Dispelling myths about collaborative robots to help you leverage them for a competitive advantage

Since the advent of robots back in 1961, myths upon myths have dogged the robotics industry, and they have played a critical role in slowing down adoption. Even as recently as ten years ago, when collaborative robots were just beginning to make their mark, some of these myths persisted.

The situation is better now, and the robotics industry is experiencing growth like never before. According to research, the collaborative robots market will be worth roughly $1 billion come next year—2020. That is a huge improvement from below $400 million in 2017 and $600 million in 2018.

However, for the cobot industry to fully blow up and be worth billions and billions of dollars, some myths need to be dispelled.

Myth one: that collaborative robots are expensive

Any automation costs money. However, the fact that robot manufacturers have now developed advanced factories that are capable of churning out cobots in large quantities means that collaborative robots cost less than ever before. The cost of production is no longer high, and as a result, the cobot price tag is favorable.

Second, robots are a low-risk investment. Why? Because if demand changes or a business decides to start manufacturing different products to maintain a competitive advantage; they can redeploy the robots at very little cost. Essentially, all the business will need to do is buy a different end-effector.

In contrast, another option such as dedicated hard automation will require boatloads of money to reconfigure the set-up or equipment. Also, when the equipment wears out, and it is time to replace it, it offers no residual value. Worn out collaborative robots can be repurposed.

Myth two: collaborative robots are only fit for high-volume operations

High volume operations are those that can turn out hundreds or thousands of units or products per day.

With industrial robots, this myth might have been true. However, collaborative robots can handle both high-volume and low-volume operations. Some cobots are better suited for low to middle volume operations.

Consider, for instance, a vision system whose key role is identifying parts to reduce the quantity of hard tooling required. Identifying parts is a low-volume operation, and yet the use of robots plays a great role in streamlining the overall production process for maximum throughput and productivity.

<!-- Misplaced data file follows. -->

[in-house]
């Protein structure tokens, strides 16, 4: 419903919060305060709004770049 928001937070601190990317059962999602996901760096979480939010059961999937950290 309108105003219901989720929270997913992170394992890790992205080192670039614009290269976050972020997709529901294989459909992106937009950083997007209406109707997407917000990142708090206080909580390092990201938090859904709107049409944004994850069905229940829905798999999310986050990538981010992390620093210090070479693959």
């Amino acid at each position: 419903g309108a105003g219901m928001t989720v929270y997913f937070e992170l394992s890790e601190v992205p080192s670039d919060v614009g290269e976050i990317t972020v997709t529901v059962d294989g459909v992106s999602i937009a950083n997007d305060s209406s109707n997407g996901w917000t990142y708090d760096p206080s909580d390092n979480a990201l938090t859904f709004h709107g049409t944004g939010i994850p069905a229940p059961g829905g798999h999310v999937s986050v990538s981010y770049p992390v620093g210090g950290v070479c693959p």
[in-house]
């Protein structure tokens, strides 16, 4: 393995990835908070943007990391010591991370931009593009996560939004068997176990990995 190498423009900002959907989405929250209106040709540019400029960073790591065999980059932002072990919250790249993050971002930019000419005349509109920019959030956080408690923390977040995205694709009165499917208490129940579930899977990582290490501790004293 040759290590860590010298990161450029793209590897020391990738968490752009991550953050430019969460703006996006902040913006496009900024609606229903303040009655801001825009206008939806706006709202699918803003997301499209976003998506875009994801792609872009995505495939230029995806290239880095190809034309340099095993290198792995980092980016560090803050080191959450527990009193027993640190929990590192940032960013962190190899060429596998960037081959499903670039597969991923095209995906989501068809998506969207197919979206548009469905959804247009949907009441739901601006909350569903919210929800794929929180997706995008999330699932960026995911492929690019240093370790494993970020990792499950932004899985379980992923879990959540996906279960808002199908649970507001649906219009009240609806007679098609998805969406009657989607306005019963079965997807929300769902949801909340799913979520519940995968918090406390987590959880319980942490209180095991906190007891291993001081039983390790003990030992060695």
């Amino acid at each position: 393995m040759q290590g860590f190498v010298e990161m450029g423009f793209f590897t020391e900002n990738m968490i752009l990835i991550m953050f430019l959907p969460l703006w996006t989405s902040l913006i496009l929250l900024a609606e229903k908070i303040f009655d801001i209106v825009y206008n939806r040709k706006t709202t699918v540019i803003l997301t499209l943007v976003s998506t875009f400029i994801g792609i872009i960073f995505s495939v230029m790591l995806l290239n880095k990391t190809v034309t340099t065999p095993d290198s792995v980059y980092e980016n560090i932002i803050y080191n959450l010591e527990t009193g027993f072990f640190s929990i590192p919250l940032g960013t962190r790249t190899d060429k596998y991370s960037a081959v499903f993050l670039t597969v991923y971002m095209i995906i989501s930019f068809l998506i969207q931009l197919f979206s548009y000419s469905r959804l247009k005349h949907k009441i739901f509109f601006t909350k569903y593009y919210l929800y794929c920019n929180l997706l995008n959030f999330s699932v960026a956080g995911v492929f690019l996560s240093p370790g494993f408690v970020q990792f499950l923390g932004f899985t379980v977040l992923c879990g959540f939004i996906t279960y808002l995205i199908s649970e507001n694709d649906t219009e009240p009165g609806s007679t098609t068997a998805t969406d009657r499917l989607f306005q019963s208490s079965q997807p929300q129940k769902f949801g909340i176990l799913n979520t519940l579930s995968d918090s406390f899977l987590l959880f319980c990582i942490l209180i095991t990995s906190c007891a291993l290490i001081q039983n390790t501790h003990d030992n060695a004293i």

Another scenario to consider is an assembly system. Any assembly system is at best a medium-volume operation and to fully visualize this, consider the real-life example of a Nissan Motor Company in Japan.

The company wanted to streamline the production process in addition to finding a solution to its aging workforce. To solve the issues, they purchased a Universal Robots robotic arm—the UR10. The robotic arm was used to loosen the bolts on a cylinder head cam brackets. Later, the UR10 cobots were further integrated into the assembly process to help install engine blocks intake manifolds.

Myth three: collaborative robots are difficult to program

Modern-day collaborative robots barely require any programming. The robots come equipped with software that makes training the robot a matter of following simple instructions. For instance, a UR robot with UR+ software can quickly program a robotic path with the highest level of precision.

Myth four: collaborative robots will take away jobs from people

Arguably the biggest myth that people have about collaborative robots. The best way to dispel this myth is to start with some hard facts. Between 2008 and 2011, a time when collaborative robots had just made a debut, an independent study found that robots created between 500,000 and 750,000 jobs.

Fast forward to 2019 and another report indicates that a combination of AI, machine learning and robotics will create 58 million jobs by 2022.

Another report by IFR (International Federation of Robotics) used real-world examples to prove that robots create jobs. According to the report, the US automotive industry installed over 60,000 robot units between 2010 and 2015, and yet within that same period, the number of human employees increased by 230,000.

Last word

Now that you know all these myths about cobots are not true, it is time to put away fear and leverage collaborative robots for a competitive advantage. Research indicates that the ROI time for robot automation is less than one year.

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